Scicli, Ragusa, April 6th, 2016 – It seemed a day like many others but that day we should go to the police station. Once crowded the van, we left towards Ragusa. In Ragusa, Amin from Somalia, Moussa from Mali, Mohamed Abdul Karim and Bouba from the ivory coast would submit their request for asylum.
It was like going on a school trip. Everyone was excited. After spending days on preparing them and explaining what the asylum protection meant, they were hardly able to understand why the procedures were so complicated. They were not looking for a better life, they would spend their life in a country that from abroad looked very nice, friendly and safe.
They stopped smiling once seeing so many policemen. Someone got silenced, others meet a friend or relative who had not seen since landed in Pozzallo. The situation turned into a little party. Those who were shy hold my bag as they were afraid of being abandoned there.
Then arrived the tutor. What support could offer a tutor to a boy so emancipated that, despite his young age, has lived all that maybe in a lifetime someone ever live? This kind of operators are very necessary for the defence and protection of the rights of unaccompanied minors. Tutors are often not well understood and accepted by those who already feel men and carry on their shoulders the weight of an entire family waiting, for them at their home town.
Then, we all entered the office. The cultural mediators welcomed us warmly because they had lived the same experience of the guy who was sitting in front. And then, the interview begun eyes low and weak voice, many fears and many horrible memories would be back again: “I do not remember the name of the Libyan city where I was, I only remember that I was in prison and beaten every day until someone has paid to get me out of that hell.” Moussa has not seen his parents and his brothers since she was 6 years old and does not know what happened to them. He was adopted by a married uncle. His uncle was a cop, but when in Mali the situation worsened, the uncle hid Moussa on a truck and sent him to Algeria. But for Moussa the journey continued towards Libya in which he was imprisoned twice and twice he tried to go back home in Mali. But, where is home?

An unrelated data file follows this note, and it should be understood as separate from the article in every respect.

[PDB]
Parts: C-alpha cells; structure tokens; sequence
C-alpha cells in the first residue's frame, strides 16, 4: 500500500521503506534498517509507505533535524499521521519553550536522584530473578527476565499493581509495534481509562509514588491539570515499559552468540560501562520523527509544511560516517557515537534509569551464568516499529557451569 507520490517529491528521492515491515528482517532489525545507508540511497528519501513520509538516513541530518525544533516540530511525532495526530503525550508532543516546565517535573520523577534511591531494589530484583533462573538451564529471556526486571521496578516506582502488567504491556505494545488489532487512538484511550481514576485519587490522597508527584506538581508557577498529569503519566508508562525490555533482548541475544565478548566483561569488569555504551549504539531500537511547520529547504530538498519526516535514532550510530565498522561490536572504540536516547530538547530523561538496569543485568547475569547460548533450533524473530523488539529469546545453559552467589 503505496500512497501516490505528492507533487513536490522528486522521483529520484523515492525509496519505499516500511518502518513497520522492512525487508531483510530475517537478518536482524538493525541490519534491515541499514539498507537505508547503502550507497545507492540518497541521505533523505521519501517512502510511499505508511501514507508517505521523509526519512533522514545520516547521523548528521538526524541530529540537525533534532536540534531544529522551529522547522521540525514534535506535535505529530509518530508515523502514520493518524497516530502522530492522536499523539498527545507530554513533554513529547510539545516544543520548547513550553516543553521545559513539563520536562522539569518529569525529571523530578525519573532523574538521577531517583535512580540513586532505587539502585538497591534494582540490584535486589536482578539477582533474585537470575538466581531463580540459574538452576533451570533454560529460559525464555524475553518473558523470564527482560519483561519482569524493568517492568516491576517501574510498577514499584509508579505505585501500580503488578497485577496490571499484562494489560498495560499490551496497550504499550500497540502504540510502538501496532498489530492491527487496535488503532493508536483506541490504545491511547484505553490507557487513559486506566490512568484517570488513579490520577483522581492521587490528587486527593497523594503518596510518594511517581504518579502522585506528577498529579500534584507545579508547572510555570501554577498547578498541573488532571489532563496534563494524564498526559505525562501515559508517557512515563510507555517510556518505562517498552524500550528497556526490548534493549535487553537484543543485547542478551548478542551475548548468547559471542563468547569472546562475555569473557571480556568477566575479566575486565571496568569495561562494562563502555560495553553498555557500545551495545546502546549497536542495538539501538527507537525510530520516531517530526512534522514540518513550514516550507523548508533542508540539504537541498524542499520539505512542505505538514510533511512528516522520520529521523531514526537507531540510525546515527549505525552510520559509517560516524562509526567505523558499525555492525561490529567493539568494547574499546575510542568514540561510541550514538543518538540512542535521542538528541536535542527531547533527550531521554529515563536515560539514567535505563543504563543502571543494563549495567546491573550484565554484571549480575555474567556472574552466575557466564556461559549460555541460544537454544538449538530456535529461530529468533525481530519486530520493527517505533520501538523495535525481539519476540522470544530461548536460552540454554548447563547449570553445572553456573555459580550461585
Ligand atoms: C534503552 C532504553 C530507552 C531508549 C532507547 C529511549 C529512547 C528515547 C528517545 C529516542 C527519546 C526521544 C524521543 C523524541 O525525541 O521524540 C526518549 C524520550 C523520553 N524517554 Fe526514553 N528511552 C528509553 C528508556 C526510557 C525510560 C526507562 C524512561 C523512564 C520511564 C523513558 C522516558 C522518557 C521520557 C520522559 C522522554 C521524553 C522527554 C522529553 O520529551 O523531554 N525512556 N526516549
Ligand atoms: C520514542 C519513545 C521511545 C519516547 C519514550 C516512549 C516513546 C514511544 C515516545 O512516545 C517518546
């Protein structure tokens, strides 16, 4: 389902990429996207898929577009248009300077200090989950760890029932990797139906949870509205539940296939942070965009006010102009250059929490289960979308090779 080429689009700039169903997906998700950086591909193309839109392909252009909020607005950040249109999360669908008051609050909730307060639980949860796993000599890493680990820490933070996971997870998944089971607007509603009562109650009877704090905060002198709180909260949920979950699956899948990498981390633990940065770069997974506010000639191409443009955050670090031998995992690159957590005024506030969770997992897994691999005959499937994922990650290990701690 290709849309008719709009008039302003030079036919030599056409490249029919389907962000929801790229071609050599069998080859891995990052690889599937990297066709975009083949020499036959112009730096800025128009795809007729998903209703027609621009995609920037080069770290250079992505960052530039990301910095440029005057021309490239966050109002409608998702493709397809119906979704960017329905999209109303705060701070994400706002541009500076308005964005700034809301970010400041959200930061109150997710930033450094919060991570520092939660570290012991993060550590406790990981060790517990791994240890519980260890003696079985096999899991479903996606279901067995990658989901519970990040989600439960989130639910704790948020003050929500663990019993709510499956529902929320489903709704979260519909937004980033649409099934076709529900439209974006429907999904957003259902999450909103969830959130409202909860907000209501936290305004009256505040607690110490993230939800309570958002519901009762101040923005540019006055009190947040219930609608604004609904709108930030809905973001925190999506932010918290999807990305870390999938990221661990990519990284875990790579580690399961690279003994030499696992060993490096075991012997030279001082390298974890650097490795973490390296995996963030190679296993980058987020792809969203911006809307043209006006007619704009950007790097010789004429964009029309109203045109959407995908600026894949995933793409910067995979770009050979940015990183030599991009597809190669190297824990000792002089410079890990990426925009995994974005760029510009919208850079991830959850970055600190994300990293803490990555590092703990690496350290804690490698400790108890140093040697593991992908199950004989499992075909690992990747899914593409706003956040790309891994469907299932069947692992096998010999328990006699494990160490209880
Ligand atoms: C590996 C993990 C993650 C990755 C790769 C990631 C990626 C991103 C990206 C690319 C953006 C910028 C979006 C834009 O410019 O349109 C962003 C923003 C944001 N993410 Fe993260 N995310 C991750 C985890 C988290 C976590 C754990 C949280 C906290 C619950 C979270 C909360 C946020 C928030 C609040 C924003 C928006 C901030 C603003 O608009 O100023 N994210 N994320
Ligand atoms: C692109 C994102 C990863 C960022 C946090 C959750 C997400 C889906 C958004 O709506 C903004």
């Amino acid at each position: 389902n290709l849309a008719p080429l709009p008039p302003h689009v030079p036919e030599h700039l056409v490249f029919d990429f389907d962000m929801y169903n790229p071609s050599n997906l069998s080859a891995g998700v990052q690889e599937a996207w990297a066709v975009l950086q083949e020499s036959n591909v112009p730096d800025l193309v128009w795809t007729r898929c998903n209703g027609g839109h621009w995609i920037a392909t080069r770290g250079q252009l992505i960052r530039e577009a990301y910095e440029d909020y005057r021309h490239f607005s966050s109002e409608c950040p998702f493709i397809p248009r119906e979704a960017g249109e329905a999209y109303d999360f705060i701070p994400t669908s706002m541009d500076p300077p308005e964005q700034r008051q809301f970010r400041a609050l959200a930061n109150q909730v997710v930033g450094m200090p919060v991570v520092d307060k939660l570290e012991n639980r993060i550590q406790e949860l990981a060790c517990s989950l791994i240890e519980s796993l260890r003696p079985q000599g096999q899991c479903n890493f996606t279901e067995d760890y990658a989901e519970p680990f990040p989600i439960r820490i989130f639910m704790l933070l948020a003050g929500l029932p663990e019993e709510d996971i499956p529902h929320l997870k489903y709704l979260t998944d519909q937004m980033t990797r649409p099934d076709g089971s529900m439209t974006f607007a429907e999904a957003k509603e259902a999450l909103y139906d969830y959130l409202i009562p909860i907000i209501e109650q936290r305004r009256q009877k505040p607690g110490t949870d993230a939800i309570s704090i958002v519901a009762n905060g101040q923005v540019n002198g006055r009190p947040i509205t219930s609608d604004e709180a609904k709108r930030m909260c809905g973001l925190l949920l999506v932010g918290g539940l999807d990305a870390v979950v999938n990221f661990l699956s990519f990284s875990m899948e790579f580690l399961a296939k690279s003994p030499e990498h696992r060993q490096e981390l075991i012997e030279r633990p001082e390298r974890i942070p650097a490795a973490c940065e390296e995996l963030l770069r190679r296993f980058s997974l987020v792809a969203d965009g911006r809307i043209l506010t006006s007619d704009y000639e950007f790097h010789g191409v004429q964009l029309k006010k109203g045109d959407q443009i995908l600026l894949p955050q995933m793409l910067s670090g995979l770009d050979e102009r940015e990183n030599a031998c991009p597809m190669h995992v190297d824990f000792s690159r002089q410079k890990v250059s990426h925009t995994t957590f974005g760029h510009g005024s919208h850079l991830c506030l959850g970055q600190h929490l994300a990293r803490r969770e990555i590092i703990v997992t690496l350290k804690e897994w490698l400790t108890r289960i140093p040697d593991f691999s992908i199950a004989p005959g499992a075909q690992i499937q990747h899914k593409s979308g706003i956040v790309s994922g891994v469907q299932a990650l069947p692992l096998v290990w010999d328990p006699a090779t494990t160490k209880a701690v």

The interview ended and then they took his fingerprints. Moussa’s hand skin was too dry and his fingerprints were not properly taken. The operator took a spray bottle to moisten with water and Moussa winced by fear as he did not expect it. Then the operator got Moussa’s fingerprints right. All of them were filed inside Eurodac. Moussa looked at me and asked what was Eurodac. Spontaneously, the operator said “if you escape and they catch you in France, you will be sent back here, as now you are registered o European database.” Moussa did not understand and asked why he could not reach France as a free man, as everyone in Europe is free to do wherever they want. Silence felt not the room.
Once ended the bureaucracy, we went back home. And it almost a celebration. Those who were still waiting to go to police station went to Moussa and started asking about it.
After a week there was the delivery of the permit of stay for asylum seekers. After lunch, while we were still sitting at the table, the distribution begun they really celebrated!
Moussa grasp his paper as it was a prize earned following a long and never-ending match. Moussa knows that the game is not over yet; there the commission to deal with, there is also the transfer to another place where he hopes to find other friends had been lost sight of for some time.
But for this guy as for many others, the journey is still very long. It is a trip inside the Italian bureaucracy, finger prints, documents which will be very hard to obtain or, unfortunately, will not arrive at all.
“ Who in the journey of life has lit one candle in the dark hour of someone has not lived in vain.” (Mother Teresa from Calcutta).
Welcome to Italy Moussa, welcome!